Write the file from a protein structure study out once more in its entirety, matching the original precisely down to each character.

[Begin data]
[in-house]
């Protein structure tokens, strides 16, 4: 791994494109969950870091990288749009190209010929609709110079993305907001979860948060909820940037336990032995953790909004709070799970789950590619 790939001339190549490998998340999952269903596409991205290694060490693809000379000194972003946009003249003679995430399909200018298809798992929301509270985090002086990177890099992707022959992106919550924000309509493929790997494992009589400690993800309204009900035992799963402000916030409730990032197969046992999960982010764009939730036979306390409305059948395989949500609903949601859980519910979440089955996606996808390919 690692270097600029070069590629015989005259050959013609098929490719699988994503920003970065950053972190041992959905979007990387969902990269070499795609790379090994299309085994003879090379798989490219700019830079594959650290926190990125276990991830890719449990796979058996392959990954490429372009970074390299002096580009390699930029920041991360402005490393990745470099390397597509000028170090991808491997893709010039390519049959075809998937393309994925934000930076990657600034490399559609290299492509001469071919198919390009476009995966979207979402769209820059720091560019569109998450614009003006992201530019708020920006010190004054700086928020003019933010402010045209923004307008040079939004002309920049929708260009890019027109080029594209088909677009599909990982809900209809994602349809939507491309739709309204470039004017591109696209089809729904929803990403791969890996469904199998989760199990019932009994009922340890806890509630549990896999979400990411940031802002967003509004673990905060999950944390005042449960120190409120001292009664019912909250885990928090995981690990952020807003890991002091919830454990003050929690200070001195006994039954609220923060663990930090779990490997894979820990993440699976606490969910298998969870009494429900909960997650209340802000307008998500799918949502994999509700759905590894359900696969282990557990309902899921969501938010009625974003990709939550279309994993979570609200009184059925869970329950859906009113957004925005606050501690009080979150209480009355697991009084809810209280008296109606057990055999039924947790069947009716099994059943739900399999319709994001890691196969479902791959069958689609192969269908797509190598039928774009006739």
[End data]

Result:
[in-house]
């Protein structure tokens, strides 16, 4: 791994494109969950870091990288749009190209010929609709110079993305907001979860948060909820940037336990032995953790909004709070799970789950590619 790939001339190549490998998340999952269903596409991205290694060490693809000379000194972003946009003249003679995430399909200018298809798992929301509270985090002086990177890099992707022959992106919550924000309509493929790997494992009589400690993800309204009900035992799963402000916030409730990032197969046992999960982010764009939730036979306390409305059948395989949500609903949601859980519910979440089955996606996808390919 690692270097600029070069590629015989005259050959013609098929490719699988994503920003970065950053972190041992959905979007990387969902990269070499795609790379090994299309085994003879090379798989490219700019830079594959650290926190990125276990991830890719449990796979058996392959990954490429372009970074390299002096580009390699930029920041991360402005490393990745470099390397597509000028170090991808491997893709010039390519049959075809998937393309994925934000930076990657600034490399559609290299492509001469071919198919390009476009995966979207979402769209820059720091560019569109998450614009003006992201530019708020920006010190004054700086928020003019933010402010045209923004307008040079939004002309920049929708260009890019027109080029594209088909677009599909990982809900209809994602349809939507491309739709309204470039004017591109696209089809729904929803990403791969890996469904199998989760199990019932009994009922340890806890509630549990896999979400990411940031802002967003509004673990905060999950944390005042449960120190409120001292009664019912909250885990928090995981690990952020807003890991002091919830454990003050929690200070001195006994039954609220923060663990930090779990490997894979820990993440699976606490969910298998969870009494429900909960997650209340802000307008998500799918949502994999509700759905590894359900696969282990557990309902899921969501938010009625974003990709939550279309994993979570609200009184059925869970329950859906009113957004925005606050501690009080979150209480009355697991009084809810209280008296109606057990055999039924947790069947009716099994059943739900399999319709994001890691196969479902791959069958689609192969269908797509190598039928774009006739």